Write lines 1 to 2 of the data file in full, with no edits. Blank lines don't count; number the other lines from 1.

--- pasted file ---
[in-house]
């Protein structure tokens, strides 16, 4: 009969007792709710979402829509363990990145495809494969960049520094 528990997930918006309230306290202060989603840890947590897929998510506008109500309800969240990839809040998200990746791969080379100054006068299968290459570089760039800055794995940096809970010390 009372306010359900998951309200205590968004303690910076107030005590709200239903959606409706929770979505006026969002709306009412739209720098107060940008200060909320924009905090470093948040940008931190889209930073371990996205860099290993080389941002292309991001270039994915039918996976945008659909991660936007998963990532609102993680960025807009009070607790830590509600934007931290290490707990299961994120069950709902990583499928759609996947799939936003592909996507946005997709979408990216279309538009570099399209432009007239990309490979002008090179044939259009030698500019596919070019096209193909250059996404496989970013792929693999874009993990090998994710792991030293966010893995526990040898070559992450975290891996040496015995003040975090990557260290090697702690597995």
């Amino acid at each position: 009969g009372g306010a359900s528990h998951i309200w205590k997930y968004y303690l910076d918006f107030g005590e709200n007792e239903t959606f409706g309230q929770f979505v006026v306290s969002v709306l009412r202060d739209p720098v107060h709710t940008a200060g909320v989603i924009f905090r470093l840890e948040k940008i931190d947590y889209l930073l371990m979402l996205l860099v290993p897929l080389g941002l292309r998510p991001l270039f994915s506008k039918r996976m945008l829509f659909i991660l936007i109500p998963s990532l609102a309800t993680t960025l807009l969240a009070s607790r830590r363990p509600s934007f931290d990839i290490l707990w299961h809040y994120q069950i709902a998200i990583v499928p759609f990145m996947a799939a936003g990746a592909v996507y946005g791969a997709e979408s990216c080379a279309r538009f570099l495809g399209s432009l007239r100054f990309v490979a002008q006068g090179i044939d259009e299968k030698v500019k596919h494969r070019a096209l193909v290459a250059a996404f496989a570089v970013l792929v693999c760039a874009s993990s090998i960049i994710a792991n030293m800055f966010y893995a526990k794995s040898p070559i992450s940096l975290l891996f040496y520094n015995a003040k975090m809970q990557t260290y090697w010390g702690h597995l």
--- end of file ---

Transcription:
[in-house]
């Protein structure tokens, strides 16, 4: 009969007792709710979402829509363990990145495809494969960049520094 528990997930918006309230306290202060989603840890947590897929998510506008109500309800969240990839809040998200990746791969080379100054006068299968290459570089760039800055794995940096809970010390 009372306010359900998951309200205590968004303690910076107030005590709200239903959606409706929770979505006026969002709306009412739209720098107060940008200060909320924009905090470093948040940008931190889209930073371990996205860099290993080389941002292309991001270039994915039918996976945008659909991660936007998963990532609102993680960025807009009070607790830590509600934007931290290490707990299961994120069950709902990583499928759609996947799939936003592909996507946005997709979408990216279309538009570099399209432009007239990309490979002008090179044939259009030698500019596919070019096209193909250059996404496989970013792929693999874009993990090998994710792991030293966010893995526990040898070559992450975290891996040496015995003040975090990557260290090697702690597995």